The disc of the Choir of St Mary's Cathedral Edinburgh is the most interesting of the two as far as the choice of repertoire is concerned. Andrew Nethsingha has opted for pieces which are better-known. However, as Sheppard is not one of the most frequently recorded composers, certainly not by all-male choirs, this disc is welcome nevertheless. The programme opens with Gaude, gaude, gaude Maria virgo - the text points in the direction of the period under Mary's reign. In manus tuas, Domine could also date from that period, considering its Latin text. However, it is notable that the words "Holy Mary, Mother of God, pray for us" are absent in all three of Sheppard's settings of this text which - according to Martin Ennis in his liner-notes - could suggest that they are written at an earlier date. In pace in idipsum is a beautiful piece whose text - "In very peace I will lie down and take my rest" - is eloquently translated into the music. i>Libera nos, salva nos I is another piece in a large scoring, this time for seven voices.

The performances by the two choirs are quite different. In the Choir of St Mary's Cathedral Edinburgh the upper parts are sung by a mixture of boys' and girls' voices. They blend well, but the sound is different from that of, for instance, the Choir of St John's College, which only uses boys in the treble parts. I can't tell whether that difference is due to the inclusion of girls' voices or just a matter of training. Although in general I have appreciated their singing, sometimes the sound is a bit hard, even harsh, and a little obtrusive. The singing of the altos, tenors and basses is very good and largely devoid of vibrato. The singing of the plainchant is notable: it is quite forceful and the tempi are rather swift.

The Choir of St John's College Cambridge produces a softer sound and the trebles probably have a little less presence. In general I prefer this sound, but overall I am not completely satisfied with these performances. There is certainly much to enjoy, but I find the vibrato in some of the lower voices hard to swallow. It is stylistically untenable. In In manus tuas, Domine the slight vibrato of the altos damages the ensemble. The bass Geoffrey Clapham uses a pretty wide vibrato which clearly manifests itself in the Gloria from the Western Wynde Mass. He then sings solo the gradual Haec dies in plainchant - the result is quite horrible. Christ rising again is performed with solo voices, and because of the vibrato of several of them it doesn't come out well.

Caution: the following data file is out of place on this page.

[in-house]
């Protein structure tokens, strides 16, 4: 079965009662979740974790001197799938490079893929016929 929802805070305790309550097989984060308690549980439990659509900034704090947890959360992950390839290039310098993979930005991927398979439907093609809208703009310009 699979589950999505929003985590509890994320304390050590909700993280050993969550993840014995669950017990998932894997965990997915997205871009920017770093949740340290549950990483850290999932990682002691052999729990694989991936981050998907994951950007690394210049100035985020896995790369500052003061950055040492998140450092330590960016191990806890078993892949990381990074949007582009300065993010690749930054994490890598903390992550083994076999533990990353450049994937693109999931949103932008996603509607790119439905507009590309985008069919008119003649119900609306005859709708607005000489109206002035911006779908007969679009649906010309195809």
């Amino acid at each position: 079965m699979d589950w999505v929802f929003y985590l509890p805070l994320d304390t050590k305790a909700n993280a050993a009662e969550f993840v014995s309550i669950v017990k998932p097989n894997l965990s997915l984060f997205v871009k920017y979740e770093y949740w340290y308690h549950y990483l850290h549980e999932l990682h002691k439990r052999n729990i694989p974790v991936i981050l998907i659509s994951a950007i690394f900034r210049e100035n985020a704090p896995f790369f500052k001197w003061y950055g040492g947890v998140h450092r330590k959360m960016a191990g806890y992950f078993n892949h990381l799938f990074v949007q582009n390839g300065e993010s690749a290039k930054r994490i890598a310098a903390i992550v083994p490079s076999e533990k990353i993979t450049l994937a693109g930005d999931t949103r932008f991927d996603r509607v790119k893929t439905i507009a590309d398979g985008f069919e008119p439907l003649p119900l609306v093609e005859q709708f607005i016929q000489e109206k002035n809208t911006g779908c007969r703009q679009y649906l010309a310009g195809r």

It is disappointing that both directors have opted for the Italian pronunciation of Latin - or haven't they given this subject any thought? I would really wish interpreters to attempt to use Latin pronunciation as was common in England in the 16th century.

All said and done, these discs deserved to be warmly welcomed on a market which is not exactly overfilled with recordings of Sheppard's music. Let us hope that the completion of the new edition of his extant oeuvre will result in more recordings of his works. These discs are a good start, and it is a matter of good fortune that the two programmes have no duplications.

Johan van Veen ( 2014)

Relevant links:

Choir of St John's College, Cambridge
Choir of St Mary's Cathedral, Edinburgh